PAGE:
When James Rodriguez hit a rocket for Colombia against Uruguay at the 2014 World Cup to become a global superstar, Dominic Calvert-Lewin was still six months away from joining Stalybridge Celtic on loan. Six years on, James is his supplier-in-chief at Everton and Harry Kane’s spot as England’s target man is in his sights.
Playing men’s football in the Conference North taught Calvert-Lewin to be physical and brave, and his hard work and commitment has paid off. His two hat-tricks and nine goals in six games so far this season have fired the Toffees to the top of the Premier League and, finding the net so regularly, he’s also caught the attention of Three Lions boss Gareth Southgate, who called him up for the triple-header that starts on Thursday night against Wales.
Having started his career with hometown club Sheffield United, it was the spell at Stalybridge, and later Northampton Town in League Two, which introduced him to the rough and tumble of football.
“I’ve still got the scar from the first 20 minutes of playing for Stalybridge,” he said this week. “I played the game with one eye because the other one closed up.”
It’s been a remarkable rise for the Toffees forward, and his form is so impressive that Southgate has a decision to make on starting him ahead of Kane.
The Tottenham talisman is this generation’s Alan Shearer, the second-quickest man to net 100 Premier League goals. However, as his game has developed, he’s dropped deep to influence play more, and perhaps isn’t the out-and-out striker England require this month. Calvert-Lewin is that man.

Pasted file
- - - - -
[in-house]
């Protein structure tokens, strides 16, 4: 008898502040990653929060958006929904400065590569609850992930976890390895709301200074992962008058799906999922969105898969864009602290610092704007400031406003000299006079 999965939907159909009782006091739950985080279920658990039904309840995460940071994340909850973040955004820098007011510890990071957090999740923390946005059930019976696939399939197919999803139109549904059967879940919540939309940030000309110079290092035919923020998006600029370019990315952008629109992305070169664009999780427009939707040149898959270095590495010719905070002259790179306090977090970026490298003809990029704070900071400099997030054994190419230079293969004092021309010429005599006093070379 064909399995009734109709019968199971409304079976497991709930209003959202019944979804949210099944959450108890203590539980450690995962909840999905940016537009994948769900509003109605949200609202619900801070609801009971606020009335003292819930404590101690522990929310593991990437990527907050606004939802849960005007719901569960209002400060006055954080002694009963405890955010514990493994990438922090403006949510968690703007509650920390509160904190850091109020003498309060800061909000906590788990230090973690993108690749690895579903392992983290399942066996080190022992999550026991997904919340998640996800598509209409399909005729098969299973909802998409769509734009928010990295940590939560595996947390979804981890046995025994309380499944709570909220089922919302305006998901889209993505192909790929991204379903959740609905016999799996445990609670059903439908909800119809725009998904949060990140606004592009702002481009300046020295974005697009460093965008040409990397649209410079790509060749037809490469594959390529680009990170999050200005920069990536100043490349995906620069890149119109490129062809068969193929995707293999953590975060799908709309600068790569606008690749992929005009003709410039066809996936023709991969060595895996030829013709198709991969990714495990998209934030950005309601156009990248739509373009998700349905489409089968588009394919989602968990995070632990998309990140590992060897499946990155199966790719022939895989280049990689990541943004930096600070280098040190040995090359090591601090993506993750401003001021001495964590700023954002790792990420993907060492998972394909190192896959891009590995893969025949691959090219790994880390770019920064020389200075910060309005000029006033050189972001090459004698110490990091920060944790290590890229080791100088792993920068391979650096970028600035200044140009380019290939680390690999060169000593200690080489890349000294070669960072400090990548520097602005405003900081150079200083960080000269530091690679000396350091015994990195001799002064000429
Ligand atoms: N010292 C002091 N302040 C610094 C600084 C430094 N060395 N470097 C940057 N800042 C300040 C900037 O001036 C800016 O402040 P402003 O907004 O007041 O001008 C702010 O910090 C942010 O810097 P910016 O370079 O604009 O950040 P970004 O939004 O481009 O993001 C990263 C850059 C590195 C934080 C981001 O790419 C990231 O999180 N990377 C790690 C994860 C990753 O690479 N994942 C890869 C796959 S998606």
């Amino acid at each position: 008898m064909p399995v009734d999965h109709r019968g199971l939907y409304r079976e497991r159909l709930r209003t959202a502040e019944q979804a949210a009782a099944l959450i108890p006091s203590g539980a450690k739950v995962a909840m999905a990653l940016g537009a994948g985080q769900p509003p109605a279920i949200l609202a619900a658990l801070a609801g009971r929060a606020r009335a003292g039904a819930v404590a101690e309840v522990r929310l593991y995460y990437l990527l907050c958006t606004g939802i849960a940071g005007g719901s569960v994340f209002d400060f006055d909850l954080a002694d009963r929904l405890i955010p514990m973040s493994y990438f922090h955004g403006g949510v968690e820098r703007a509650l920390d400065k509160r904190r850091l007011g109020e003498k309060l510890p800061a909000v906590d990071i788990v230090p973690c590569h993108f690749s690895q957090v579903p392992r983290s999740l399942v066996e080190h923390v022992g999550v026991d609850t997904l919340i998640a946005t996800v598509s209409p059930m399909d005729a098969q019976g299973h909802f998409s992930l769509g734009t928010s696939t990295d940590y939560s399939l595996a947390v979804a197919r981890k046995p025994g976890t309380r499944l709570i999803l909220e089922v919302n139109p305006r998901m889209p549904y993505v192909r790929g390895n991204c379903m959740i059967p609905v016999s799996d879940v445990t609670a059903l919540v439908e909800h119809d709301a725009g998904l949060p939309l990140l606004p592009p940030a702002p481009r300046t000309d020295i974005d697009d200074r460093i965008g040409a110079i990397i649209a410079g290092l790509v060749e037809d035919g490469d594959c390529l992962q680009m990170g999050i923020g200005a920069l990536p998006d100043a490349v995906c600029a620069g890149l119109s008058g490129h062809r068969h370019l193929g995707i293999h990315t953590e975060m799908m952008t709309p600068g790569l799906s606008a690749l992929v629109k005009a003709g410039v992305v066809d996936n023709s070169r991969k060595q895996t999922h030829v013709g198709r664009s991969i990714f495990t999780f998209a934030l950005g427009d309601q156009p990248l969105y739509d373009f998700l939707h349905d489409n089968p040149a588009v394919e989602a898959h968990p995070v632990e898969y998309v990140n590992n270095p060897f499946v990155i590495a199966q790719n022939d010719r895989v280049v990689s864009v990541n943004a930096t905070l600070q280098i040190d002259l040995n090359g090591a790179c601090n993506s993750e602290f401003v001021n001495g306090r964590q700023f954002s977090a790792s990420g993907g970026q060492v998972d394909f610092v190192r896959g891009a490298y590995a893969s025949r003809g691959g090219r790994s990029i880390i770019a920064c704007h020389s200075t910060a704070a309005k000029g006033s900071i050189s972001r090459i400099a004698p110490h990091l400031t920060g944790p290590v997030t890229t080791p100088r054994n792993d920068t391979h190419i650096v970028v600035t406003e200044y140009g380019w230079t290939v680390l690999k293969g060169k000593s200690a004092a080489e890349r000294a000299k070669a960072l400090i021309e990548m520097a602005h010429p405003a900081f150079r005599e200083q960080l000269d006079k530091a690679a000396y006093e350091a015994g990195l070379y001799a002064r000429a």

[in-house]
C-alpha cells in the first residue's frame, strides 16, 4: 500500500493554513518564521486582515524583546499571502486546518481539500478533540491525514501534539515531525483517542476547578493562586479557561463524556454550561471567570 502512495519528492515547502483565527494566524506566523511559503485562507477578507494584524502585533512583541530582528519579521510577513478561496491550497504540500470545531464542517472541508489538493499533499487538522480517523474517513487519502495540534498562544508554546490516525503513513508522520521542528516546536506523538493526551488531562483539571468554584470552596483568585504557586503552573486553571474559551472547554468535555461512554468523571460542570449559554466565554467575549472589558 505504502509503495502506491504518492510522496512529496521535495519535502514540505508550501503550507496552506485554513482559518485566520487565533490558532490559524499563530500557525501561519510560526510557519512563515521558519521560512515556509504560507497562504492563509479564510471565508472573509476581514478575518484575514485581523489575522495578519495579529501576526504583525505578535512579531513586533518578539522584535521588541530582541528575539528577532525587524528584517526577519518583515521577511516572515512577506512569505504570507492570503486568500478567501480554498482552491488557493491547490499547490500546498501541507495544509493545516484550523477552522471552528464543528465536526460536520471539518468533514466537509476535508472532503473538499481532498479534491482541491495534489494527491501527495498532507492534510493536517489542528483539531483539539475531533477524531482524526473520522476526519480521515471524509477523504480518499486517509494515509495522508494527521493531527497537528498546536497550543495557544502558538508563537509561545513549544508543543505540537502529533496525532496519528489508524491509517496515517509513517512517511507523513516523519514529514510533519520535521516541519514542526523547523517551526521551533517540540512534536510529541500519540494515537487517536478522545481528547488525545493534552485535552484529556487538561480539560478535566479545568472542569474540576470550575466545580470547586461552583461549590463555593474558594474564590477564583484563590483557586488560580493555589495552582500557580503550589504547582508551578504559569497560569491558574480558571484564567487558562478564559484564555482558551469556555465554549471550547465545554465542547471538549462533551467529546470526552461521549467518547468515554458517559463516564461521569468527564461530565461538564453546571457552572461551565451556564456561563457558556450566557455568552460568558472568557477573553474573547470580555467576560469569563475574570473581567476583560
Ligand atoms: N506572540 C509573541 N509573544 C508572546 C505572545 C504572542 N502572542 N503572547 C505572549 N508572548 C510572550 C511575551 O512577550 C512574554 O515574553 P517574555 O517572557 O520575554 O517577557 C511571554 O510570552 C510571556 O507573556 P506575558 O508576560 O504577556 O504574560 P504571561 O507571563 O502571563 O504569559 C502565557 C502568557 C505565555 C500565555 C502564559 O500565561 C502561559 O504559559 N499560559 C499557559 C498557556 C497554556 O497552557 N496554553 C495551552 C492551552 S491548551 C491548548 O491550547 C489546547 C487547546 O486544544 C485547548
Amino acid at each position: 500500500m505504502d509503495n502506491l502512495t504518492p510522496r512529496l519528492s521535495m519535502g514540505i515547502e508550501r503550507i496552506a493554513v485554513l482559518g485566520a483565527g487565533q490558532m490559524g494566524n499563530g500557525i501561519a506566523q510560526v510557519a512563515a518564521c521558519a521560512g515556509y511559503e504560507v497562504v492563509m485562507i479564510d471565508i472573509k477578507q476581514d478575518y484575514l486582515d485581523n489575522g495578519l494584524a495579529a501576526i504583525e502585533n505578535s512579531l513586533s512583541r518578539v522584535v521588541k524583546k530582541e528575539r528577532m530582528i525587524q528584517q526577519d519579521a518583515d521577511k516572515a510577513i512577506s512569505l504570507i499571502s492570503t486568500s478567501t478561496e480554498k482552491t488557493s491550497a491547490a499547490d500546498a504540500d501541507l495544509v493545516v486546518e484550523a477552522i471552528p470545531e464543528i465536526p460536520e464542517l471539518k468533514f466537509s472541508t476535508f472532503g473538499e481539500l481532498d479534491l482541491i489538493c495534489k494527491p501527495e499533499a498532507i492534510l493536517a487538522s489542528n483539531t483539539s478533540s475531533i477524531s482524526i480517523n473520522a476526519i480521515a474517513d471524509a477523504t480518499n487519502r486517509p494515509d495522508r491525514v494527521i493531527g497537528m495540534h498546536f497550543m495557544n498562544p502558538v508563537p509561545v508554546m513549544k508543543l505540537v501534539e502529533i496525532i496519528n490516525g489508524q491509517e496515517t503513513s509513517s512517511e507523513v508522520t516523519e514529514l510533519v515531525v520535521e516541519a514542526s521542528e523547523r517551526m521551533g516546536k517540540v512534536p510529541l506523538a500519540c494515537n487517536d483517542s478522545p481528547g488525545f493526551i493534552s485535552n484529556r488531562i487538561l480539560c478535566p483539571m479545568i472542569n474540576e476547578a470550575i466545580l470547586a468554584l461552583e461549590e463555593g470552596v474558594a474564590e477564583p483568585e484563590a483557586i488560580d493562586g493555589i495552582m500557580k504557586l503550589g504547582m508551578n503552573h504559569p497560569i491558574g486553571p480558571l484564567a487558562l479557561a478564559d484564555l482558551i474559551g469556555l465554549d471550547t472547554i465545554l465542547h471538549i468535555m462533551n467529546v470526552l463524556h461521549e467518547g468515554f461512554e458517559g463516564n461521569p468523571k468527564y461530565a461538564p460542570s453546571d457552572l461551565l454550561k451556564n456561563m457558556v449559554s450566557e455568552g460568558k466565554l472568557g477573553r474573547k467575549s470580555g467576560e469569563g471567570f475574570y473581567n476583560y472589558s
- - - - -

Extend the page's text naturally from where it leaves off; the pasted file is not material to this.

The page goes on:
Running the channels, front-facing and lethal in the air, the Everton attacker would help provide a more fluid system for England’s attack-minded forwards who can buzz behind him and create.
Calvert-Lewin has learned the game and is ready. Sure, Kane has three goals and six assists himself this term, having most recently torn Manchester United apart last weekend, but Calvert-Lewin’s animalistic performances and more natural fit with the front role cannot be ignored.
Go back a year, to when he was playing under Marco Silva, and even the Goodison Park fanbase were split. Some felt he held the ball well and worked hard, but he would never be a ‘20-goal-a-season’ striker. Others saw a young Graeme Sharp - a man who fired Everton to European glory in the Eighties. Those with the latter view have been grinning knowingly all season; ‘DCL’ has become a hungry, monstrous goal-machine under Carlo Ancelotti.
Arriving at Everton during Ronald Koeman’s first summer, he’s since worked under five more managers, including club legend Duncan Ferguson. It was perhaps the Scot’s influence during his spell as caretaker, in which Calvert-Lewin bagged a brace against Chelsea, which really pushed him on. Working closely with Big Dunc on the training field and wearing his iconic number nine, the striker has already scored a plethora of headers Ferguson, famed for his aerial prowess, would be proud of.
“He told me to back myself more and believe in my stature and back my strength,” he said. “It’s a confidence thing – once you realise you can do it once, you start to do it more consistently and then it becomes part of your game, which I think is what’s happened.”
Now 23, Calvert-Lewin has come of age. Adored this season, he’s always been a likable character and drew more plaudits on his arrival at the England camp. Articulate and quietly determined, he reportedly turned up wearing his grandfather’s cap and removed it to speak to his new England manager. A polite, courteous goalgetter, he is.
The time is now ripe for Southgate to give Kane a new assignment and hand England’s hottest striker the number nine shirt he deserves.